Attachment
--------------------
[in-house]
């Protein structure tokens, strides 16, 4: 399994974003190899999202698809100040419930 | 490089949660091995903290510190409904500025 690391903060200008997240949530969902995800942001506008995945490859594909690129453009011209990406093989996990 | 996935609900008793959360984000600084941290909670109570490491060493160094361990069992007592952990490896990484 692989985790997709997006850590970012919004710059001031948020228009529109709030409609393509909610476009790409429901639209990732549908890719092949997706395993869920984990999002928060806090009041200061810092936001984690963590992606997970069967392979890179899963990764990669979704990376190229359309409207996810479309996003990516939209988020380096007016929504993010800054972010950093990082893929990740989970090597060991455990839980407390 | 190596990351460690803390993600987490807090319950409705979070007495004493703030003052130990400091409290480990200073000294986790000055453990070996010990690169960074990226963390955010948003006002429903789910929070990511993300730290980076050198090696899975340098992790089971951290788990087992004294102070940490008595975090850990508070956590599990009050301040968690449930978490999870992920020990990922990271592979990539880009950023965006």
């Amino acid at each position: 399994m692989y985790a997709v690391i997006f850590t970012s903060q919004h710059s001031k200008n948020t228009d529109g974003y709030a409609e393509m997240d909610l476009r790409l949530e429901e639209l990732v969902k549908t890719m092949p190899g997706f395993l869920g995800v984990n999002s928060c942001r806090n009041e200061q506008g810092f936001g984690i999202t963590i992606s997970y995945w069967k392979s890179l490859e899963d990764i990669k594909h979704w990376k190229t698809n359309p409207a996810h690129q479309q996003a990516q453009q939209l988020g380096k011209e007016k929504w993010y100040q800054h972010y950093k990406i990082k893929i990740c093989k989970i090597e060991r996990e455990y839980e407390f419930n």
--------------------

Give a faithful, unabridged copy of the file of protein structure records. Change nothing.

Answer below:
[in-house]
């Protein structure tokens, strides 16, 4: 399994974003190899999202698809100040419930 | 490089949660091995903290510190409904500025 690391903060200008997240949530969902995800942001506008995945490859594909690129453009011209990406093989996990 | 996935609900008793959360984000600084941290909670109570490491060493160094361990069992007592952990490896990484 692989985790997709997006850590970012919004710059001031948020228009529109709030409609393509909610476009790409429901639209990732549908890719092949997706395993869920984990999002928060806090009041200061810092936001984690963590992606997970069967392979890179899963990764990669979704990376190229359309409207996810479309996003990516939209988020380096007016929504993010800054972010950093990082893929990740989970090597060991455990839980407390 | 190596990351460690803390993600987490807090319950409705979070007495004493703030003052130990400091409290480990200073000294986790000055453990070996010990690169960074990226963390955010948003006002429903789910929070990511993300730290980076050198090696899975340098992790089971951290788990087992004294102070940490008595975090850990508070956590599990009050301040968690449930978490999870992920020990990922990271592979990539880009950023965006």
């Amino acid at each position: 399994m692989y985790a997709v690391i997006f850590t970012s903060q919004h710059s001031k200008n948020t228009d529109g974003y709030a409609e393509m997240d909610l476009r790409l949530e429901e639209l990732v969902k549908t890719m092949p190899g997706f395993l869920g995800v984990n999002s928060c942001r806090n009041e200061q506008g810092f936001g984690i999202t963590i992606s997970y995945w069967k392979s890179l490859e899963d990764i990669k594909h979704w990376k190229t698809n359309p409207a996810h690129q479309q996003a990516q453009q939209l988020g380096k011209e007016k929504w993010y100040q800054h972010y950093k990406i990082k893929i990740c093989k989970i090597e060991r996990e455990y839980e407390f419930n």